Waits' prophetic prose on Rain Dogs would be distinctly pertinent both within the walls of a philosophy classroom and sketched onto the stall of a subway toiletry. Few men can walk such a thin line and Waits' approach to this principle was never more dynamic than on Rain Dogs. His provocative commentary and crystal clear imagery are bolstered even further by the daring sonic experimentation that helped define the album. In a few short years, Waits graduated from barfly, lonesome anthems to concept albums about hobo culture and sideshow empowerment. Only Tom himself could make the transition between these two abstracts an unbridled success. Even with the runaway acclaim garnered with Rain Dogs and subsequent albums, Waits has rarely seen consistent recognition as one of history's finest songsmiths and innovators. However, to those who know his work well, it never fails to shine as brightly as a silver dollar intertwined amongst the discarded waste of a city's populace. His underground appeal is his lifeblood and Rain Dogs is his inspirational tale to endlessly entertain an audience of three that feels like three-hundred huddled around a barrel of fire to escape old man winter's scorn.
"Well it's 9th and Hennepin
And all the donuts have names that sound like prostitutes
And the moon's teeth marks are on the sky
Like a tarp thrown all over this
And the broken umbrellas like dead birds
And the steam comes out of the grill
Like the whole goddamned town is ready to blow"
-9th & Hennepin
1. Anywhere I Lay My Head
2. Tango Till They're Sore
A onda é forte e difícil de embarcar, mas explode várias passagens de pura genialidade.
Not sure I've heard better from Tom Waits, but I ultimately prefer my urban noir a little more Steely Dan slick.
Wonderfully weird with some really strong songwriting. Tom Waits’s poetry really fits his gruff voice. Definitely better than Swordfishtrombones.
This was an awesome album. A bunch of filler as well, but scattered well enough that it doesn't drag the album down.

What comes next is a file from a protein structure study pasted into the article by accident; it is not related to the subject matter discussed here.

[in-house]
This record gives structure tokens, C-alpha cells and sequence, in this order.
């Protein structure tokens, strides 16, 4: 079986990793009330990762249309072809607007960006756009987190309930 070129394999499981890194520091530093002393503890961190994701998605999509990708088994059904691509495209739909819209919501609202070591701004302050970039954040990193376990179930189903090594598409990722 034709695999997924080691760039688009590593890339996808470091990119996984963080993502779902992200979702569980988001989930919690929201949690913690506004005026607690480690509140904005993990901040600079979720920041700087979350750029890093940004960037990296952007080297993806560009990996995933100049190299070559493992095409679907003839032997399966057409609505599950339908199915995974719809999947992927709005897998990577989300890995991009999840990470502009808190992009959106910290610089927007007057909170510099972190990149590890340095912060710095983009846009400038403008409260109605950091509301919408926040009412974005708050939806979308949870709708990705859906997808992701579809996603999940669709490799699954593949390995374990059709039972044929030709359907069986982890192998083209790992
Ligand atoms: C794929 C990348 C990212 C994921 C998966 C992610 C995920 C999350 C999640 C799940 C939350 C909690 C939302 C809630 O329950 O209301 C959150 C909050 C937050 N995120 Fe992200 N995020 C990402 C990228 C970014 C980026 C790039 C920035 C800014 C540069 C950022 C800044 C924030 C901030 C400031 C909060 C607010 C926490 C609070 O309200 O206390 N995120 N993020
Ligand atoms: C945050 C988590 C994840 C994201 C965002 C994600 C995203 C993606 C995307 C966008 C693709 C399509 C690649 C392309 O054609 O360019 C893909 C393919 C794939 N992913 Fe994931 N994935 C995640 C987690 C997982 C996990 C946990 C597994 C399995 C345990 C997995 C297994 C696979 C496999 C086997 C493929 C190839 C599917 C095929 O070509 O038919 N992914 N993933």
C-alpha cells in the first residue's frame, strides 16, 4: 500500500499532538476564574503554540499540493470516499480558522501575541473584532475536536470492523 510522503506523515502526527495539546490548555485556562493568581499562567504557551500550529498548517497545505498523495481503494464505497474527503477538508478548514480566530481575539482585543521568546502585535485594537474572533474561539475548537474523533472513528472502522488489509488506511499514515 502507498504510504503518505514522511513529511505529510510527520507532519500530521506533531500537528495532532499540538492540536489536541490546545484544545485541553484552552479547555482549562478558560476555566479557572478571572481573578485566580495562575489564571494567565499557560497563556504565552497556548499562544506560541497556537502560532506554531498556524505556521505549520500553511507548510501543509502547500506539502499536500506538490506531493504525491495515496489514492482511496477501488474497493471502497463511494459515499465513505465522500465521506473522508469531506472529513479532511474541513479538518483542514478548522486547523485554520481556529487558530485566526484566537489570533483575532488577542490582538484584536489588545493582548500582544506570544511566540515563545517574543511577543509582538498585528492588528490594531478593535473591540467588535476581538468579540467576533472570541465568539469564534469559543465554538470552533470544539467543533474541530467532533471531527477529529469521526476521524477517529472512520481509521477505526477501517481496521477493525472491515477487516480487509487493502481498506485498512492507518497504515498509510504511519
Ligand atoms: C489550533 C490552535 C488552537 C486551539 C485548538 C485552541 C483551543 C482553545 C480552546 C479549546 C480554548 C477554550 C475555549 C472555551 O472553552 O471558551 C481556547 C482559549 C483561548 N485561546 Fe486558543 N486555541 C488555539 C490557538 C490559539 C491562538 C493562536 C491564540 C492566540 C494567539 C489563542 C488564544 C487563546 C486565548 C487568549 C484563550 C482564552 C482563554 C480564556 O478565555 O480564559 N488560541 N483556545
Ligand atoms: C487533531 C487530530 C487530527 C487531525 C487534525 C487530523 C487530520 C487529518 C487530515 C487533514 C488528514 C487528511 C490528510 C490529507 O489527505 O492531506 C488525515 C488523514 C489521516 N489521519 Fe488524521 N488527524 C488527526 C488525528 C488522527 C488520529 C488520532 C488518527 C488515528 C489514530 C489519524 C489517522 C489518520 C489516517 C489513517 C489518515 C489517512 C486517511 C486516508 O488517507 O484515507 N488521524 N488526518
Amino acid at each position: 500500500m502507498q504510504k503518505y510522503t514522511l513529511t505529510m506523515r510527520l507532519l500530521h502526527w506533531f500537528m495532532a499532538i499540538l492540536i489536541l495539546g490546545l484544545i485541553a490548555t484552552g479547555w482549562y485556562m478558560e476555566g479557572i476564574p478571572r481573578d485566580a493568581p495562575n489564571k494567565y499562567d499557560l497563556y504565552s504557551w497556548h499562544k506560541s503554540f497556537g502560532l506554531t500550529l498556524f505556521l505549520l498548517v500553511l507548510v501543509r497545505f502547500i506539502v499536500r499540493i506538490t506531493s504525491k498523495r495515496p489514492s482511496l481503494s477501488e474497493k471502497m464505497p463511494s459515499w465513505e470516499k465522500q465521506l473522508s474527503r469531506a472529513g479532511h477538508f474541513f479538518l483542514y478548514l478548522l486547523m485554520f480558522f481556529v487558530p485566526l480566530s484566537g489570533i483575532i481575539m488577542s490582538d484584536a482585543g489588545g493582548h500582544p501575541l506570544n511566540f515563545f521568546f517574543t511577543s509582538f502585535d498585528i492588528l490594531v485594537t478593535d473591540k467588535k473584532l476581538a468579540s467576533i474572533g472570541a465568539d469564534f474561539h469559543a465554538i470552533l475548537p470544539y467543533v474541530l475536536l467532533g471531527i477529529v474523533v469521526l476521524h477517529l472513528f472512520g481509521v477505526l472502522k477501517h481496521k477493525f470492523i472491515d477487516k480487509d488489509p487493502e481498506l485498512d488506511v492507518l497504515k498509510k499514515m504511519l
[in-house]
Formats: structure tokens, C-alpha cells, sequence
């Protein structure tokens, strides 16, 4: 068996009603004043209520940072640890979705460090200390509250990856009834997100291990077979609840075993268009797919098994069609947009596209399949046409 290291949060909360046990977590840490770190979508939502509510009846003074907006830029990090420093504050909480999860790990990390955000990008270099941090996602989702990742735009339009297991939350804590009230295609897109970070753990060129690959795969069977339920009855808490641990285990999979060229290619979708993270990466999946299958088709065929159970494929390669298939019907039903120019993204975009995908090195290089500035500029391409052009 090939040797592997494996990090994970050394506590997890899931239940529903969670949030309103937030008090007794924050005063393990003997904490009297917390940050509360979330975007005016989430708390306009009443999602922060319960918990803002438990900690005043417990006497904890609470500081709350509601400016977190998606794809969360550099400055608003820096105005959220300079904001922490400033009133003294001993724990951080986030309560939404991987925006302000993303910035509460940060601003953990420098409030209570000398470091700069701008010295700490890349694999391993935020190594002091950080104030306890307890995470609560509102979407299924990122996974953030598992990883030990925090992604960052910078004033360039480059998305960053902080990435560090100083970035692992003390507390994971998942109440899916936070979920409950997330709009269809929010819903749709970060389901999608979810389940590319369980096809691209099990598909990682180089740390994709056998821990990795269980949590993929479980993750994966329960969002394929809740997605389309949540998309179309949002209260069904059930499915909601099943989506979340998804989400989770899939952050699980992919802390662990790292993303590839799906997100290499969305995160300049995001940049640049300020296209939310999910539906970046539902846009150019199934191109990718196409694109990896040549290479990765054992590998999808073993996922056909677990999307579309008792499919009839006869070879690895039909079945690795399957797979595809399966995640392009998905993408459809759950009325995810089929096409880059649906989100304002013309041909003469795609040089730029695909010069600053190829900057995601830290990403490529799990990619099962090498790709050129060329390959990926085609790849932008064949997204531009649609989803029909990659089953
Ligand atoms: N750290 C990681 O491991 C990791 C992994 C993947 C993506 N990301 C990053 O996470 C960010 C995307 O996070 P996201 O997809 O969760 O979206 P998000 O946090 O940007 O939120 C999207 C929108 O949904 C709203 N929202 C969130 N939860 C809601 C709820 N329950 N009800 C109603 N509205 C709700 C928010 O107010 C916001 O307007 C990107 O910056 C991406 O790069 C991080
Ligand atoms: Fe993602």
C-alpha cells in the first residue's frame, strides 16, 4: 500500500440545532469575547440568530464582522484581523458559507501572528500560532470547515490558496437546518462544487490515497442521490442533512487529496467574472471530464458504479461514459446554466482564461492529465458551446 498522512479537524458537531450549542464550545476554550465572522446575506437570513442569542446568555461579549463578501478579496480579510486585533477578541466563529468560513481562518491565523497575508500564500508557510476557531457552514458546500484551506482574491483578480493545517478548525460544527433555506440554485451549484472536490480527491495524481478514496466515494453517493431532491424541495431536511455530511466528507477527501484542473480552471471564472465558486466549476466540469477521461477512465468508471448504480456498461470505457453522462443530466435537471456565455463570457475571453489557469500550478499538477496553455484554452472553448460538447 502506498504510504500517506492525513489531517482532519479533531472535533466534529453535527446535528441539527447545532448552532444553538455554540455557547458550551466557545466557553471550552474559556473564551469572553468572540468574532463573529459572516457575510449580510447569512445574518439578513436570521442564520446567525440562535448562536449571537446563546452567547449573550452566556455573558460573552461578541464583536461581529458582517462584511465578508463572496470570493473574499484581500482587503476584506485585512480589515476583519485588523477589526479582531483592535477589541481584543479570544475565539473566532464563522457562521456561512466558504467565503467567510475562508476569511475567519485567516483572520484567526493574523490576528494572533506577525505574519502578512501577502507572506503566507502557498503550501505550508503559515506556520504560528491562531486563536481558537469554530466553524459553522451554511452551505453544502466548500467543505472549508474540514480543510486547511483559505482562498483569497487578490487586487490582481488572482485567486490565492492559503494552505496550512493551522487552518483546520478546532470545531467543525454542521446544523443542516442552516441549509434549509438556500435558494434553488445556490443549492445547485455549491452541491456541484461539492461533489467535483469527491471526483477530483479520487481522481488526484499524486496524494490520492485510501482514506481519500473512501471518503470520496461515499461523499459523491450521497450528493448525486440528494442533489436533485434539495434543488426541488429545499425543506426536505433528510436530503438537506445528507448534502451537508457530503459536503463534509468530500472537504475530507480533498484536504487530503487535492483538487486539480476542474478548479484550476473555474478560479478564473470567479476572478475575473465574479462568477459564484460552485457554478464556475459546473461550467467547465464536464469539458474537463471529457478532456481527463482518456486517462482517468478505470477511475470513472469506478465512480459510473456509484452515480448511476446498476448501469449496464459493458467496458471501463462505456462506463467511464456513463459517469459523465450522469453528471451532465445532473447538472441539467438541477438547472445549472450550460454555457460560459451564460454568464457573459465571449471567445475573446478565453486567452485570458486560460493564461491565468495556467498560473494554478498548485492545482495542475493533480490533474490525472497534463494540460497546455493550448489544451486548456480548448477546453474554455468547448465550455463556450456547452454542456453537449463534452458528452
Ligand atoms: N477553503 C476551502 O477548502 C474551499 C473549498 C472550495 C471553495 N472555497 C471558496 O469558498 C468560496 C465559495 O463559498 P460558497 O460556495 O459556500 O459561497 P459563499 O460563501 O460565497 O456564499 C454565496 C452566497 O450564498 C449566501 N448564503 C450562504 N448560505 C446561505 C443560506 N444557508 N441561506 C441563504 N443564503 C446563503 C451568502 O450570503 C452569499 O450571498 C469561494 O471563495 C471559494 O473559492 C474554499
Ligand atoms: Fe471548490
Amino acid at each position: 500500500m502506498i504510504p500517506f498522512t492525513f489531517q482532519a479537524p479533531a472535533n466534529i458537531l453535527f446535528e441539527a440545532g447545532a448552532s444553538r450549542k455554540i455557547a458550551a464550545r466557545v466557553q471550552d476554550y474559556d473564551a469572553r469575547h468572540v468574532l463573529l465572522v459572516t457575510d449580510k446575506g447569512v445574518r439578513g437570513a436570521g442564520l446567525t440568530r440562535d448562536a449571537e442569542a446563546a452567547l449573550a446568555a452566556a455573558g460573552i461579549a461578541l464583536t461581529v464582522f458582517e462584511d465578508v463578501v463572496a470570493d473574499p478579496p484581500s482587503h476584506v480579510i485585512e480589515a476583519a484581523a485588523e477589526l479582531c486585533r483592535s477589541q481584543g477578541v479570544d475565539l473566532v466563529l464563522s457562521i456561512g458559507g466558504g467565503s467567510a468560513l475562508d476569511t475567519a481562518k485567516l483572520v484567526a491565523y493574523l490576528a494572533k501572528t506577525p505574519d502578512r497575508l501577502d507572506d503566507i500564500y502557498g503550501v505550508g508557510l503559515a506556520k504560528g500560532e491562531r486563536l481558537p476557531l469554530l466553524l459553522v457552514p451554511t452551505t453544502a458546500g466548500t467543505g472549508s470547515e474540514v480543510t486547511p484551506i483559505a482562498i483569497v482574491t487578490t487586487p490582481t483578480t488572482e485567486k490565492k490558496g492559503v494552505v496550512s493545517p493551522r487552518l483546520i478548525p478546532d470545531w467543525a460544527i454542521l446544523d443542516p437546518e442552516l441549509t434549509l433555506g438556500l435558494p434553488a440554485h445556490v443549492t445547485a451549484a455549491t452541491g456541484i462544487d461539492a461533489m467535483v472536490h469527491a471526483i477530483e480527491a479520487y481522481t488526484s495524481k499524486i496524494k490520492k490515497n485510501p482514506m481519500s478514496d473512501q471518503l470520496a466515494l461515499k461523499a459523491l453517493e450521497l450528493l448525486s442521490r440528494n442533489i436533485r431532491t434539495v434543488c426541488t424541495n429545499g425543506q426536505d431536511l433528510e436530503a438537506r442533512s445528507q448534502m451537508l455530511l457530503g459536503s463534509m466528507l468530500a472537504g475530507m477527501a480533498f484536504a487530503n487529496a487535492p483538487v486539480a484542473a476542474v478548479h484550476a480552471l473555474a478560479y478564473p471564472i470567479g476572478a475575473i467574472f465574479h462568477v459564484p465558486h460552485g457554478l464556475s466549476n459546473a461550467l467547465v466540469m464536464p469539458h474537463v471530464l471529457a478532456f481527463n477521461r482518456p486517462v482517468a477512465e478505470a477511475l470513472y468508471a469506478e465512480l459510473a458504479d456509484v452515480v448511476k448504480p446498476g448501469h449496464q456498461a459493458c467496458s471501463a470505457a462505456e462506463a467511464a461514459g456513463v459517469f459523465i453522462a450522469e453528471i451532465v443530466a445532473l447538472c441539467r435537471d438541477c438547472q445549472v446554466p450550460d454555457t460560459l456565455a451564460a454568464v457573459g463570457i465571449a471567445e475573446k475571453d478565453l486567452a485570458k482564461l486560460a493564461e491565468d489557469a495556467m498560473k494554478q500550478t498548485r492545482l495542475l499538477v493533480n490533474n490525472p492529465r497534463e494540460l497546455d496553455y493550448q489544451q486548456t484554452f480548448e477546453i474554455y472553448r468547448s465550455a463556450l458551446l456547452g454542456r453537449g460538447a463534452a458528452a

Favorites: Big Black Mariah, Union Square
Anywhere I Lay My Head
Jockey Full Of Bourbon
Hang Down Your Head
A timeless triumph in the musical world as a whole, standing as an incredibly poetic, creative and original collection of songs that each possess their own ability to grasp you in a wave of different emotions. When you feel it, you really feel it.
In 1985, Tom Waits released "Rain Dogs". The album is unclassifiable: it is both jazzy and rock. This album offers us 19 short titles assembled strangely. I'm a big fan of Tom Waits: his music is weird but really interesting. His voice is extremely special and creates a reel universe around his music. This album is a real musical experience to live at least once in this life. The guitarist Keith Richards is present on some songs of the album. "Rain Dogs" is one of my favorite albums of the 80s, it is really excellent and creative.
Best track: "Time"
1. Anywhere I Lay My Head
2. Tango Till They’re Sore
4. Hang Down Your Head
5. Rain Dogs
6. Downtown Train
7. Cemetery Polka
9. Jockey Full of Bourbon
10. Big Black Mariah
11. Clap Hands
12. Gun Street Girl
13. Blind Love
14. Walking Spanish
15. Union Square
16. Diamonds & Gold
17. Bride of Rain Dog
18. 9th & Hennepin
Your feedback for Rain Dogs
A lot of hard work happens in the background to keep BEA running, and it's especially difficult to do this when we can't pay our hosting fees :(
We work very hard to ensure our site is as fast (and FREE!) as possible, and we respect your privacy.